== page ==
Vermont Garden Journal: Leeks

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I’m Charlie Nardozzi and this is the Vermont Garden Journal. Called the poor man’s asparagus, by the French, leeks are a seldom used, but delicious vegetable. Leeks originated around the Mediterranean and have been eaten for more than 3000 years. They are mentioned in the Bible and King Nero of Rome ate leeks because he thought they improved his singing voice. Leek growing spread throughout Europe and Britain and remains popular there. They became the national simple of Wales. King Cadwallader had his men wear leeks in their hats as they marched into war a symbol of Welch army.

I’ve grown leeks for years as one of my "plant it and forget about it" vegetables. I plant in spring, keep them watered and weeded as with the rest of the garden, but don’t pay any more attention to them until now when they are in their glory and sweetening up with the cool fall weather. I start harvesting in September and October and go into winter. I’ve even had leeks freeze solid in the garden, thaw them out and then had them for dinner that night. The flavor is milder than onions and they taste great chopped in salads, sauteed, roasted or to made into my favorite dish, potato-leek soup.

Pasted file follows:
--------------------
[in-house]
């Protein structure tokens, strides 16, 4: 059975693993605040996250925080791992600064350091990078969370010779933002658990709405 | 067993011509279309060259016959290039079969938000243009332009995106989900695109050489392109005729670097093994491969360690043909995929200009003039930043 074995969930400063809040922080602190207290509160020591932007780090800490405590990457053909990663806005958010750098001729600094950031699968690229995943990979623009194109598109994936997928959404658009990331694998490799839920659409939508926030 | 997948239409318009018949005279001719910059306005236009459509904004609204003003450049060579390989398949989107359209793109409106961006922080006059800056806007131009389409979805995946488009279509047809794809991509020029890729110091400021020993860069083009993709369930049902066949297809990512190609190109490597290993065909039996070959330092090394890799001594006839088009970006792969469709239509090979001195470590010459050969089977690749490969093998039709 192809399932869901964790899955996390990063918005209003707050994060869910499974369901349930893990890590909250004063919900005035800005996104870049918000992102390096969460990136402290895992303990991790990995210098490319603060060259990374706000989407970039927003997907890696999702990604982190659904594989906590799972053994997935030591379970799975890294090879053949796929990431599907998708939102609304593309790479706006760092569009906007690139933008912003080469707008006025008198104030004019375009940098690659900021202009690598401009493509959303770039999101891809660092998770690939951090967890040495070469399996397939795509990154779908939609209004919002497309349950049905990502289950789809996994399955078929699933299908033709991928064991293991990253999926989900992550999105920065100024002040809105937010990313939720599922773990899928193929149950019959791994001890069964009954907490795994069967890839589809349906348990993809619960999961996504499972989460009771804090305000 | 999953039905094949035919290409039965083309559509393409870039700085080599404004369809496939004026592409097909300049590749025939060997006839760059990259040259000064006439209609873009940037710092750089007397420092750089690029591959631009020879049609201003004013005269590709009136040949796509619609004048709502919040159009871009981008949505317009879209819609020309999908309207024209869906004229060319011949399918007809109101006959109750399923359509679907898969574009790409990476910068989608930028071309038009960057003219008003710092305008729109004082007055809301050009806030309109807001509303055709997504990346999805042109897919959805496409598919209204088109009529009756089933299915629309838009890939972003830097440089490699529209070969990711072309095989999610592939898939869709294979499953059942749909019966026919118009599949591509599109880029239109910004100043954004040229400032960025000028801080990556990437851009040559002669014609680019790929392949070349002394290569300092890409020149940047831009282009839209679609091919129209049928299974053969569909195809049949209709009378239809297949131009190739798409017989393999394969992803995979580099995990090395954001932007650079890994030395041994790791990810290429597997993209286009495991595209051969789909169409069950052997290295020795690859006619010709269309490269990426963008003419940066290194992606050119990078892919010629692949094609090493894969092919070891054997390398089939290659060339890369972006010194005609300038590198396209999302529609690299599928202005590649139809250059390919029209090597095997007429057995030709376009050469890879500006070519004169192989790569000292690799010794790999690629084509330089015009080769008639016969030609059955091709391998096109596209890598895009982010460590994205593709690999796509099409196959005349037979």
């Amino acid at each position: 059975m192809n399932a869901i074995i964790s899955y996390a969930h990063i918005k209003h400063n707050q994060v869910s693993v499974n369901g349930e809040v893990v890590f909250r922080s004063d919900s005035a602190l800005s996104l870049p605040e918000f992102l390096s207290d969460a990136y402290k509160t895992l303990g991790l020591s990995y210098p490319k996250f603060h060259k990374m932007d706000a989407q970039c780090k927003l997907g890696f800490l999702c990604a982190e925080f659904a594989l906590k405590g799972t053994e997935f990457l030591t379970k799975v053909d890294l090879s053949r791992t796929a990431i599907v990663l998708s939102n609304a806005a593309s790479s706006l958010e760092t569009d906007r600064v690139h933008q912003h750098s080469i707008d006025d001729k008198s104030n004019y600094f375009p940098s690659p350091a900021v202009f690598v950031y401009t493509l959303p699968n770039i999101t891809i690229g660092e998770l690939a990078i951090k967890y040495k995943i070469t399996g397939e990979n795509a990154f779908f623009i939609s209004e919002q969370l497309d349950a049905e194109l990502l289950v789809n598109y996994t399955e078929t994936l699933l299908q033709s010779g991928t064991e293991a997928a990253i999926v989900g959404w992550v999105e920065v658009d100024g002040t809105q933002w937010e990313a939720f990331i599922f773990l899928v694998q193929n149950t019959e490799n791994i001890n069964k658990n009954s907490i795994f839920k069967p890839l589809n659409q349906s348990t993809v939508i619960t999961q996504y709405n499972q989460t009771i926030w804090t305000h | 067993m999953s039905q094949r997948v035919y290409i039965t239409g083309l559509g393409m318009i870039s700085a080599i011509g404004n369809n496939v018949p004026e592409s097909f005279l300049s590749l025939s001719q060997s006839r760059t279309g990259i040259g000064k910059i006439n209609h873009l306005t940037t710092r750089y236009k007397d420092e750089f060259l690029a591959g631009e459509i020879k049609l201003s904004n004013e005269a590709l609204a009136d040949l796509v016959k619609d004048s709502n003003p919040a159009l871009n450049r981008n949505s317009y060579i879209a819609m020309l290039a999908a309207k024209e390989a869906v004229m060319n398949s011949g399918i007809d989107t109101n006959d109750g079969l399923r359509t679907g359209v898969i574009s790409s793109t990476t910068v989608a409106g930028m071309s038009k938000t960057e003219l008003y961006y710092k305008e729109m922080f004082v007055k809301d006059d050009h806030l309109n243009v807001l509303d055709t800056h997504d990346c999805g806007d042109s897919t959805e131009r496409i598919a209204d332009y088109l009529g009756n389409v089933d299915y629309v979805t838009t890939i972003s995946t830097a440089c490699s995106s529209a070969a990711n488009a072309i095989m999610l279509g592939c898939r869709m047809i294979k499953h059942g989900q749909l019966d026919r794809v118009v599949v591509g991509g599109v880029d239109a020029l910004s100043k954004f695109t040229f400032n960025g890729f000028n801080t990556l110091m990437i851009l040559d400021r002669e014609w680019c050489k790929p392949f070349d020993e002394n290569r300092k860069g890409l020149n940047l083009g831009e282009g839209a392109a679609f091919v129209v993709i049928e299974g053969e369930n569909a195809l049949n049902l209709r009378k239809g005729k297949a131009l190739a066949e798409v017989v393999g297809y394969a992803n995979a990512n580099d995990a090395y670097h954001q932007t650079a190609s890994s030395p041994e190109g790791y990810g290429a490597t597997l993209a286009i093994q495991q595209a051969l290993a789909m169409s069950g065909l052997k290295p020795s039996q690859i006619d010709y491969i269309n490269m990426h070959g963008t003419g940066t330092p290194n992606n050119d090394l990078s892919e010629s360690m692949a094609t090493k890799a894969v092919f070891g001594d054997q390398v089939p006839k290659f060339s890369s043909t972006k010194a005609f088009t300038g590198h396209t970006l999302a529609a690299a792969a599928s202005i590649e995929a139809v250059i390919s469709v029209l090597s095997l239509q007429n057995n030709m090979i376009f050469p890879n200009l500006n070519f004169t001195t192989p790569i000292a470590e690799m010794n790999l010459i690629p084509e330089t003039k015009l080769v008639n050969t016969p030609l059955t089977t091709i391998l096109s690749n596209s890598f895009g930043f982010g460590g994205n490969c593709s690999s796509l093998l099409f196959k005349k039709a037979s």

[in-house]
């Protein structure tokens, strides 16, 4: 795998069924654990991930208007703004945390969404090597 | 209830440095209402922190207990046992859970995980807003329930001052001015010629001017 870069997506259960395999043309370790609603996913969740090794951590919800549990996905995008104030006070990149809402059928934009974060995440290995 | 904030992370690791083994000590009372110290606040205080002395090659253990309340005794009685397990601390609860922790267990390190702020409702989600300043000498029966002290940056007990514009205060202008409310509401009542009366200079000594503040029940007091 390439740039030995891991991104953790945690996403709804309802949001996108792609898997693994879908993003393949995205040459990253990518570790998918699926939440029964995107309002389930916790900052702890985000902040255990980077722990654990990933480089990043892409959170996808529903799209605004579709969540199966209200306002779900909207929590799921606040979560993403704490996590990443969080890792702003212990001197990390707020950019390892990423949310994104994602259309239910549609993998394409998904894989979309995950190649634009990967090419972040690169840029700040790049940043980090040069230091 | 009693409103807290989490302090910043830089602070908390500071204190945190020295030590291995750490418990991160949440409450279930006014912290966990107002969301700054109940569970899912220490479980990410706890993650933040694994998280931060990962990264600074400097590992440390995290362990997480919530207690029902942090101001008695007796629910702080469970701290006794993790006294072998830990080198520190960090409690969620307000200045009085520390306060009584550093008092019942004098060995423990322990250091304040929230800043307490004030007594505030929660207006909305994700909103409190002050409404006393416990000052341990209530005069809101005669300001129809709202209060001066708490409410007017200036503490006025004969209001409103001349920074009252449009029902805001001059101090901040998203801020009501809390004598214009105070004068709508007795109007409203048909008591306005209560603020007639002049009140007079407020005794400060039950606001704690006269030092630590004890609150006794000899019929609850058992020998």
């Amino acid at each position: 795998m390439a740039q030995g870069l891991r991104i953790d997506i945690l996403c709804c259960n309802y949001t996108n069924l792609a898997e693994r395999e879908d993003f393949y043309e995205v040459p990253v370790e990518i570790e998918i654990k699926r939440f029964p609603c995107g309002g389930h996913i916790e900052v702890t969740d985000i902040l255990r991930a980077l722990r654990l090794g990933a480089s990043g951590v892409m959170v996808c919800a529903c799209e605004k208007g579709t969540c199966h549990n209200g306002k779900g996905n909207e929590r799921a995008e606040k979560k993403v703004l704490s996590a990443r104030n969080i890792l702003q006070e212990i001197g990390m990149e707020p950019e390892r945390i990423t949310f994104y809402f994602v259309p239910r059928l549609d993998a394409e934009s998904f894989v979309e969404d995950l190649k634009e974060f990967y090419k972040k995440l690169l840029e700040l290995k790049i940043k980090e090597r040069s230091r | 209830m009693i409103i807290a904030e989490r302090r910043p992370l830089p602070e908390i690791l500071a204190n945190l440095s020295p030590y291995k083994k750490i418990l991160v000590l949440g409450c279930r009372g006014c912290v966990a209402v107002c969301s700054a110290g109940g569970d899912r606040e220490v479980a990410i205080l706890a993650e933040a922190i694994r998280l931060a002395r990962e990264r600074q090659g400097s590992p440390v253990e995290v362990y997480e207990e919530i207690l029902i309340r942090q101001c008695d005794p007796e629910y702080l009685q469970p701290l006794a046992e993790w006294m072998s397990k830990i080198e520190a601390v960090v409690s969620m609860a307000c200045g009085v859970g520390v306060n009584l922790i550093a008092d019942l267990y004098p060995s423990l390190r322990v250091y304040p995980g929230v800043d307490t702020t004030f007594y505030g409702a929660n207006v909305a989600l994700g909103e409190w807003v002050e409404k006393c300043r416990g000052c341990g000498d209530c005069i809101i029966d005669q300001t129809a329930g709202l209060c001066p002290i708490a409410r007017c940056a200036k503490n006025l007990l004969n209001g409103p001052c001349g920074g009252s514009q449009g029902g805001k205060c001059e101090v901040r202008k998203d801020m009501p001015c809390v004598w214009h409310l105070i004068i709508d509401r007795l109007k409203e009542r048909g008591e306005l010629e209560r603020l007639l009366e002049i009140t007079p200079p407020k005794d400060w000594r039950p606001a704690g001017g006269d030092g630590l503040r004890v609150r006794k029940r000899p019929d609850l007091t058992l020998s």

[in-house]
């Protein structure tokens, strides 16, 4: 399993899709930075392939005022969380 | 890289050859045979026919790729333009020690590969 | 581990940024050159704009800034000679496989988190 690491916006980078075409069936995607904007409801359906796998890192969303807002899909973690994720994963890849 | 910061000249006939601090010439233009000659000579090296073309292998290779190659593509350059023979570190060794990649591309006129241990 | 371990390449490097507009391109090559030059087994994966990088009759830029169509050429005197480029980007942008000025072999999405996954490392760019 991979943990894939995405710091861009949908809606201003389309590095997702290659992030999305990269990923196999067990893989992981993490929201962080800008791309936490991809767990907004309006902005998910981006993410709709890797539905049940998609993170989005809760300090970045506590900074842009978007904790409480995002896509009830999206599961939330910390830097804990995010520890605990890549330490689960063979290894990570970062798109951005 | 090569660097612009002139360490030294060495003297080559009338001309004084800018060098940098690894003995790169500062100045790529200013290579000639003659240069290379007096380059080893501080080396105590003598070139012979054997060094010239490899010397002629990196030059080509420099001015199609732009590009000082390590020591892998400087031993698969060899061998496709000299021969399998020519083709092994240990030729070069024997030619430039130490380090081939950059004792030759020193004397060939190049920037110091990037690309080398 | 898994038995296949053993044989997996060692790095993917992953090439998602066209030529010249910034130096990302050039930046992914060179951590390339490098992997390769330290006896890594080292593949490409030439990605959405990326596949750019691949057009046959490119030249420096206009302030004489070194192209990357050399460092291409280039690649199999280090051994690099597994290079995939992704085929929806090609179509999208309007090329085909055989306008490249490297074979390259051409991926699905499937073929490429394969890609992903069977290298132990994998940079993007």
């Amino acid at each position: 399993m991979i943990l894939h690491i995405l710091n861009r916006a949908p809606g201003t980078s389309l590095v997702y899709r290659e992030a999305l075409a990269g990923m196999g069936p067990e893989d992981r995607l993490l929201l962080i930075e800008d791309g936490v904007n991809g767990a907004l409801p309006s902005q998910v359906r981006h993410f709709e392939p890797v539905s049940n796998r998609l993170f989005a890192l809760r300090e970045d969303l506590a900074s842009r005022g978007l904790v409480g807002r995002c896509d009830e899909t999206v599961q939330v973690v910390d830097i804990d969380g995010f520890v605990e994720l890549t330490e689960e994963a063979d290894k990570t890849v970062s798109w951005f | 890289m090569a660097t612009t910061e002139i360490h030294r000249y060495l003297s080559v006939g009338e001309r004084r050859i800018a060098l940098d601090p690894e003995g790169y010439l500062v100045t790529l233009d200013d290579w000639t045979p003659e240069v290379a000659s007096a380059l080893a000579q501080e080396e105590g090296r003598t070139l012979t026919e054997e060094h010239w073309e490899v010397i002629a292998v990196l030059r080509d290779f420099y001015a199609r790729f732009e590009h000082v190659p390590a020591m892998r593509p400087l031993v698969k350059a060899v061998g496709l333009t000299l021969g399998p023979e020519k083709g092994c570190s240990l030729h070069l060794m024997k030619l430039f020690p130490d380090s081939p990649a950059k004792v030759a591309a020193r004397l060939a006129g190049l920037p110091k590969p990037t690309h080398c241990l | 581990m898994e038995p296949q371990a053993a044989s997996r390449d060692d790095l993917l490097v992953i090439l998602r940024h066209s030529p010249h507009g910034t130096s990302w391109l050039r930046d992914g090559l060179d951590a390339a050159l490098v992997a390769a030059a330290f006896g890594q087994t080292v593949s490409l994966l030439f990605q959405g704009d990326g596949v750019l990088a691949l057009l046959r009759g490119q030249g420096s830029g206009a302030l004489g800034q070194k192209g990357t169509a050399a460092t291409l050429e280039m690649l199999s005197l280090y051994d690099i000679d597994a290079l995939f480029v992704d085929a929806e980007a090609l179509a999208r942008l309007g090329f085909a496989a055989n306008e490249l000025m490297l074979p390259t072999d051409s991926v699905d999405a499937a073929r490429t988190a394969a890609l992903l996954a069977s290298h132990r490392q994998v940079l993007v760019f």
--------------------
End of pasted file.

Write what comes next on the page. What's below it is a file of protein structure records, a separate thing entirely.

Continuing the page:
When selecting varieties look for early ones that mature in short season areas such as ‘King Richard’ or hardy types that can withstand the cold such as ‘Tadorna’. I particular like ‘Tardorna’ for it’s blue-green foliage. It’s stunning in the garden. Plant seedlings in spring  in furrows on top of raised beds. Fill in the furrows as they grow and hill them to get more of the mild flavored, white shaft to develop. Keep well watered and weeded. Leeks have few insect or disease problems.

For this week’s tip, now is a good time to fertilize your lawn with a low or no phosphorous organic fertilizer. Look for a fertilizer with approximately a 3-1-2 nitrogen-phosphorous-potassium ratio. Fall fertilizing helps build stronger grass roots and a thicker lawn for spring.

Next week on the Vermont Garden Journal, I’ll be talking about fall brambles. For now, I’ll be seeing you in the garden!

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